Fathering the Nation
Editor: Each of us plays a critical role in helping to father our nation by the way we treat the men in our society that eventually enables them to provide the leadership we expect of them. Nations are built from strong families that should be led by men.
We expect men to provide moral and spiritual guidance to the family. We expect them to provide security for the family. We also expect them to provide food, clothing, and shelter for the family.
Developing a sense of right and wrong does not come naturally and must be cultivated. What is moral, fair, and ethical all go to help make us persons of good conscience. Father leads out in this sphere. Our Christian culture is the context in which our characters develop. Father, being the priest of the household, plays a key role in shaping the values of the children. Regular worship at home allows for bible readings and discussions whose purpose will include helping children to make the right choices. Consequences of actions, and reflections should help better choices to be made in the future.
The church reinforces what is taught at home and provides a larger group for socialization with opportunity for more choices to be made. The needs of the church group are also taken into consideration besides the needs of the family.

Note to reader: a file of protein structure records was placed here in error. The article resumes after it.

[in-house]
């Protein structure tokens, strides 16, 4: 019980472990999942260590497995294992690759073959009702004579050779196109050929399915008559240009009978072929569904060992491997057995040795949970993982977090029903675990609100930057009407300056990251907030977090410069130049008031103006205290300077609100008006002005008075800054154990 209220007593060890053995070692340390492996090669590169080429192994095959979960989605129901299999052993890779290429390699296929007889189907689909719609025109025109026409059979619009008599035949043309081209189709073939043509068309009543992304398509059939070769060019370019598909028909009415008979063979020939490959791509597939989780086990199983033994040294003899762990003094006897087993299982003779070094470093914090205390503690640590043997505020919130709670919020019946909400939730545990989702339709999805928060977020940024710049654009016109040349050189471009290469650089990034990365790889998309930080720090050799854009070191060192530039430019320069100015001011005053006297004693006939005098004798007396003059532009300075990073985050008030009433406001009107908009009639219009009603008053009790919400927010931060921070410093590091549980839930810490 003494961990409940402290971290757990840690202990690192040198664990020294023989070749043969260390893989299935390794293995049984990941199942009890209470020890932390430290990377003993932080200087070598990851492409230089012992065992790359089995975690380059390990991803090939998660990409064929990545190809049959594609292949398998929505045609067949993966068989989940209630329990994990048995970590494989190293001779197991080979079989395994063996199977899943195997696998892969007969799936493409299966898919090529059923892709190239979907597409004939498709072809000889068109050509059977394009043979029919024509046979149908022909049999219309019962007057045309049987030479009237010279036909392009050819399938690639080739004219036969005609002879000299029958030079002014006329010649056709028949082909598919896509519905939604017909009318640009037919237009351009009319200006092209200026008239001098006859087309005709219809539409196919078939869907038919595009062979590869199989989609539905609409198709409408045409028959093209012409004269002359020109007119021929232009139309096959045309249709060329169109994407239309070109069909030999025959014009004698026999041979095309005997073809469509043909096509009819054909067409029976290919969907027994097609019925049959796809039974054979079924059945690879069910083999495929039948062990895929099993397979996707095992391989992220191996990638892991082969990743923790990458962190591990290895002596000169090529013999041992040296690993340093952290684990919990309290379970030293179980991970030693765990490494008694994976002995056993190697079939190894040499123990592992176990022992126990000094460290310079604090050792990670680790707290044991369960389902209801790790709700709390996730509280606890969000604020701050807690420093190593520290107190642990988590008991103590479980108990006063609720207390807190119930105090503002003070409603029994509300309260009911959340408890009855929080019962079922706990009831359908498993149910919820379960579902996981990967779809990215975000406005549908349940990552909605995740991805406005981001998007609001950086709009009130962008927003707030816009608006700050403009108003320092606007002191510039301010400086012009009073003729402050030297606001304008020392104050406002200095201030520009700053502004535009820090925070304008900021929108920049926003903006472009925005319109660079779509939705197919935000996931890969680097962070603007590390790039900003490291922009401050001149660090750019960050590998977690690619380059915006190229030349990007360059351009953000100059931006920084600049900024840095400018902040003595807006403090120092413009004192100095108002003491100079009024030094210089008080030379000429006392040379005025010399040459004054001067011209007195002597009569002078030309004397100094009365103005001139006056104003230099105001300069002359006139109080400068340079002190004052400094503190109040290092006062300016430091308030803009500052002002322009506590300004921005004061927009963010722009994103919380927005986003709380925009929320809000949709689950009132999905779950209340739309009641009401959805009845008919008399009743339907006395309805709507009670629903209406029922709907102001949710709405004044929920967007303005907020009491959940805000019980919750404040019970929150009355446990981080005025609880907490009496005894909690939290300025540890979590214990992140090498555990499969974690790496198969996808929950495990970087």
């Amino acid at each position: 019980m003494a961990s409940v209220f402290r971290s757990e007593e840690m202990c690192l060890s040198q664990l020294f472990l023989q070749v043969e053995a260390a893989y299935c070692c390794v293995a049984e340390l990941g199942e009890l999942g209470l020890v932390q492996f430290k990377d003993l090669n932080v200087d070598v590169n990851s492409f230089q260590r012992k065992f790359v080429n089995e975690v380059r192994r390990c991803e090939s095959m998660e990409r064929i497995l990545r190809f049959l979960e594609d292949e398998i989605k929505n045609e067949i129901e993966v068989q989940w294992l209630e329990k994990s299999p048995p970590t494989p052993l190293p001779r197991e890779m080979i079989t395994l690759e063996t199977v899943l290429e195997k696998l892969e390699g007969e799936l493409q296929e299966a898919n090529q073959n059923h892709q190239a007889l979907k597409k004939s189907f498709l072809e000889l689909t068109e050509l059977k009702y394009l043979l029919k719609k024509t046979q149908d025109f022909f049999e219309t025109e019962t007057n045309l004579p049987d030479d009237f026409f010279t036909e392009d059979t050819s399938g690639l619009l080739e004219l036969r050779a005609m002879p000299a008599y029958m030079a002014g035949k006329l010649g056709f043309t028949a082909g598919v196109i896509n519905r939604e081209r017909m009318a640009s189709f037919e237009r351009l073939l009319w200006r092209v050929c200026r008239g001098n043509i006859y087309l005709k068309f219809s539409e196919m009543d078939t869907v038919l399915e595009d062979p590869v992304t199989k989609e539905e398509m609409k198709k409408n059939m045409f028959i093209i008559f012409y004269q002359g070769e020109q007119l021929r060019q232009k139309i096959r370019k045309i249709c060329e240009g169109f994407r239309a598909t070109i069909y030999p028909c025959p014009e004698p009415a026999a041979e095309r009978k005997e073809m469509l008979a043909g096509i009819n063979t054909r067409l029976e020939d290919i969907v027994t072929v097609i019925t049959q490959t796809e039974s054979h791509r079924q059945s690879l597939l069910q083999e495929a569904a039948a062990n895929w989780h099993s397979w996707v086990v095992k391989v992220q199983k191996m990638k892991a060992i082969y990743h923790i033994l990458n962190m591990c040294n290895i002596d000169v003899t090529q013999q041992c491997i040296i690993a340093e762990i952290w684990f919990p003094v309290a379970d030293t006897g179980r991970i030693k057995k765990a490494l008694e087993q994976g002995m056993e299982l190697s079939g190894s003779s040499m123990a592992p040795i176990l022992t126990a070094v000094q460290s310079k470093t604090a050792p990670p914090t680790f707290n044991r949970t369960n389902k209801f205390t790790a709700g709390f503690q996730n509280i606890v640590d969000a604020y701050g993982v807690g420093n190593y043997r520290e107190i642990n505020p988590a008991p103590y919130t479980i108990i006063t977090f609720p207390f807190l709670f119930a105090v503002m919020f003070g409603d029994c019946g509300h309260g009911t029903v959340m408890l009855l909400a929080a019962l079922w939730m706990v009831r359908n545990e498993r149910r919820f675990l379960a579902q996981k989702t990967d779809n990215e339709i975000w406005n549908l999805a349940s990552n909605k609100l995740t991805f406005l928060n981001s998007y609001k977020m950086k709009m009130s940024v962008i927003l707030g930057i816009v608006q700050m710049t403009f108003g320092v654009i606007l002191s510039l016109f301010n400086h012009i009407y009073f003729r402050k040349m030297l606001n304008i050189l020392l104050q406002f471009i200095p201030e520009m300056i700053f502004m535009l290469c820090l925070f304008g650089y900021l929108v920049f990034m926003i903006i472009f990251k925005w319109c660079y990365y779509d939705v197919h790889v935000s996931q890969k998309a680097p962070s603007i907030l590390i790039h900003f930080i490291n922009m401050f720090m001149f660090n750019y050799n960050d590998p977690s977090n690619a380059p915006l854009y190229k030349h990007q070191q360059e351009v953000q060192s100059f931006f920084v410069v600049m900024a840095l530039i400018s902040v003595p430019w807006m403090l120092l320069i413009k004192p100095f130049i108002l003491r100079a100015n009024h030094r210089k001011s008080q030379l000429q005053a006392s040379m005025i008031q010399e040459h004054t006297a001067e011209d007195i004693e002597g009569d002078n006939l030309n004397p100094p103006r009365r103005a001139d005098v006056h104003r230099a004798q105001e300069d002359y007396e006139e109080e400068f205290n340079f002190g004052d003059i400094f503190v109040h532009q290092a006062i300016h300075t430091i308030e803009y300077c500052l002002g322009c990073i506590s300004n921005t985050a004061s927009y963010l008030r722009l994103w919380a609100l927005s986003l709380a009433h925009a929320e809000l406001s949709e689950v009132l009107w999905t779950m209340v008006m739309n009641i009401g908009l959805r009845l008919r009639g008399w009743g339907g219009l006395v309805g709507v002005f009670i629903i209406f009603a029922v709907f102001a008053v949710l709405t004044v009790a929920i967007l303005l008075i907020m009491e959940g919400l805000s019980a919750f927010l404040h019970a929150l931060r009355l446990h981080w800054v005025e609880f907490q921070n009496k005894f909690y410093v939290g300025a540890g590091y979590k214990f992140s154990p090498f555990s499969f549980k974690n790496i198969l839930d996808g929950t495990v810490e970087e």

Church provides father with more opportunity to lead.
The home is the context where children learn to be responsible. Learning to do all the things to maintain a home cannot be taken for granted and children must be able to cook, wash, clean, manage bills, and grow food crops.
Apprenticeship use to be the common method of instruction, but schools have assumed more of this role from father at home. For schools to be successful, some elements of this must be maintained if our boys are to learn skills and become successful men and fathers. While the best schools are academic by nature, we can still provide for the needs of learning a skill after the core subjects (English, Math, Biology, Chemistry, and Physics) are done. All boys leaving school should have a skill that can be used to support his future family. Schools should enable men to create their own job.
Work defines man and gives him a sense of worth and value. It provides a means for him to support his family. Public assistance and handouts can be very demoralizing as they create a dependency syndrome that is readily transferable to the next generation. Therefore, the focus should be on creating work and helping men to create their own work. Invariably, many now on public assistance are persons who would have worked all their lives and should have contributed to the Social Security System. All efforts should be made to collect all the contributions and so enable dignified collection of pensions rather that public assistance.
On this Father’s Day, we are all appreciative of the care, love, protection,education and sustenance we have benefited from those who fathered us.
Anthony Stewart, PhD